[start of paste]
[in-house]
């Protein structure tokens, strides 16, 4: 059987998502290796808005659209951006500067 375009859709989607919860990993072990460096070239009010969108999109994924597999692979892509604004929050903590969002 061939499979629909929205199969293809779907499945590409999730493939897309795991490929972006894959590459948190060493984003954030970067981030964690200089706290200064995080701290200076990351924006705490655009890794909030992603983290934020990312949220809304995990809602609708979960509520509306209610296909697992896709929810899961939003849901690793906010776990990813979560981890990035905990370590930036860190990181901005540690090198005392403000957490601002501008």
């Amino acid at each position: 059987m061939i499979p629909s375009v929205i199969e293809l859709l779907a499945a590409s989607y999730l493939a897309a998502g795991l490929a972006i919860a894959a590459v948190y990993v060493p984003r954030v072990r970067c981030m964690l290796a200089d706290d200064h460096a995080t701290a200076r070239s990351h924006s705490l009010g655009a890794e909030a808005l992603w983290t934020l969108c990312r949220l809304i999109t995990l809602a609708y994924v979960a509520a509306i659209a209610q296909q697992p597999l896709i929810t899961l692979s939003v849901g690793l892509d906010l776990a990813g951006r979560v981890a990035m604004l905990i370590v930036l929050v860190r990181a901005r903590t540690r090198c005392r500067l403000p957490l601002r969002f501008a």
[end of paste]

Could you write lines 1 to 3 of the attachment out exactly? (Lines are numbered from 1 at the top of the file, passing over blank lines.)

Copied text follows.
[in-house]
């Protein structure tokens, strides 16, 4: 059987998502290796808005659209951006500067 375009859709989607919860990993072990460096070239009010969108999109994924597999692979892509604004929050903590969002 061939499979629909929205199969293809779907499945590409999730493939897309795991490929972006894959590459948190060493984003954030970067981030964690200089706290200064995080701290200076990351924006705490655009890794909030992603983290934020990312949220809304995990809602609708979960509520509306209610296909697992896709929810899961939003849901690793906010776990990813979560981890990035905990370590930036860190990181901005540690090198005392403000957490601002501008």
């Amino acid at each position: 059987m061939i499979p629909s375009v929205i199969e293809l859709l779907a499945a590409s989607y999730l493939a897309a998502g795991l490929a972006i919860a894959a590459v948190y990993v060493p984003r954030v072990r970067c981030m964690l290796a200089d706290d200064h460096a995080t701290a200076r070239s990351h924006s705490l009010g655009a890794e909030a808005l992603w983290t934020l969108c990312r949220l809304i999109t995990l809602a609708y994924v979960a509520a509306i659209a209610q296909q697992p597999l896709i929810t899961l692979s939003v849901g690793l892509d906010l776990a990813g951006r979560v981890a990035m604004l905990i370590v930036l929050v860190r990181a901005r903590t540690r090198c005392r500067l403000p957490l601002r969002f501008a």